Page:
Dating app companies that are led by women have become some of the first companies to speak out against the new law in Texas, which seeks to restricts abortion access.
The law restricts access to abortion to the first six weeks of pregnancy, a timeframe that critics say most women don’t know if they are pregnant. The law also introduces controversial measures where anyone can sue a provider over the suspicion it performed an illegal abortion, creating a potential deluge of lawsuits and vague language about exceptions for medical emergencies.
As law professor Steven Vladeck from the University of Texas told NPR:
…the law really does make abortion illegal in just about every single case starting with the six weeks of pregnancy. And, of course, that’s measured not from conception, not from when the woman knows she’s pregnant, but from when their last menstrual cycle took place. That has the effect of banning probably 85 to 90% of otherwise lawful, otherwise constitutionally protected abortions all across the nation’s second-largest state. And we know that most of the providers across the state have stopped providing such abortions as of this morning.
Some business leaders are already speaking out against the law and offering resources for employees in the state who might now have to seek out medical services elsewhere.
Bumble, based in Austin, said it was creating a relief fund supporting people seeking abortions in the state.
“Bumble is women-founded and women-led, and from day one we’ve stood up for the most vulnerable. We’ll keep fighting against regressive laws like #SB8,” the company said in a tweet, referring to the legislation signed in May by Republican Gov. Greg Abbott. The law bans most abortions after six weeks of pregnancy, a time period before many women have even discovered they’re pregnant.
Other companies headquartered in Texas, including billionaire Elon Musk’s Tesla, are declining to comment.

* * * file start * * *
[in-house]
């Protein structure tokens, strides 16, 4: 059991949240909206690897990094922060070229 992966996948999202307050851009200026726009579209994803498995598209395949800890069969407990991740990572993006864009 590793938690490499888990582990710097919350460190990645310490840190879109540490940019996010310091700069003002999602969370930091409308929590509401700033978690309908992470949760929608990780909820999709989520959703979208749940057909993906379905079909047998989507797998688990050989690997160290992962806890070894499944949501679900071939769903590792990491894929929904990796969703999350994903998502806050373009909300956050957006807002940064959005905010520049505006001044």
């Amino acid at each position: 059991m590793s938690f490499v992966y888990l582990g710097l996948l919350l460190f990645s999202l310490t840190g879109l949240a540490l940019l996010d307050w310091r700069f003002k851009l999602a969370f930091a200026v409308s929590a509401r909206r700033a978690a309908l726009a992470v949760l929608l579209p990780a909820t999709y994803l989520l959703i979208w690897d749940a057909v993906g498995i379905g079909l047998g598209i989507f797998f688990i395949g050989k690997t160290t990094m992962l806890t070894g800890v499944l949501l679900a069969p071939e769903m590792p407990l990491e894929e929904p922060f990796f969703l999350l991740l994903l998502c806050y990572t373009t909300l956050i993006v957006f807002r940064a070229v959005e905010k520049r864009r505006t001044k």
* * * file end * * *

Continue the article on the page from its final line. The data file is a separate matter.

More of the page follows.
“In general, I believe government should rarely impose its will upon the people, and, when doing so, should aspire to maximize their cumulative happiness,” Musk told CNBC in a tweet.
“That said, I would prefer to stay out of politics,” said Musk, whose companies and private foundation are both growing their operations in Texas.
Texas Gov. Greg Abbot has posited that the news is a boon for businesses looking to relocate to Texas.
“This is not slowing down businesses coming to the state of Texas at all,” Abbott said in an interview on CNBC’s “Squawk on the Street” when asked how businesses might react to the slate of new legislation passed in the state, including abortion regulations and voting laws. “In fact, it is accelerating the process of businesses coming to Texas … they are leaving the very liberal state of California.”
Should companies speak up on the law or the issue of abortion rights? Despite polling that has consistently shown a majority of Americans believe abortion should be legal, the topic could create problems for employee comms and HR. Notably, while companies like Bumble and Match are speaking out against the law, they are also putting the focus on serving employees.
Match Group CEO Shar Dubey also announced in a memo to employees that she would personally create a fund to support Texas-based workers and dependents who needed to seek care outside of the state, a company spokesperson confirmed to CNBC.
Match, based in Dallas, owns a bevy of dating companies, including its namesake app Match along with Hinge, Tinder and OKCupid.
“As I have said before, the company generally does not take political stands unless it is relevant to our business. But in this instance, I personally, as a woman in Texas, could not keep silent,” Dubey said in the memo.
“Surely everyone should see the danger of this highly punitive and unfair law that doesn’t even make an exception for victims of rape or incest. I would hate for our state to take this big step back in women’s rights,” she added.
Whatever your plans, it will be crucial for communicators and business leaders to rely on core values when deciding how to respond. However, organizations shouldn’t assume that important stakeholders will be unaffected or uninterested in the law and its outcomes.
Particularly for companies operating in Texas, or in other states that might look to adopt similar laws, the question on how to respond should be considered promptly before employees get tired of waiting.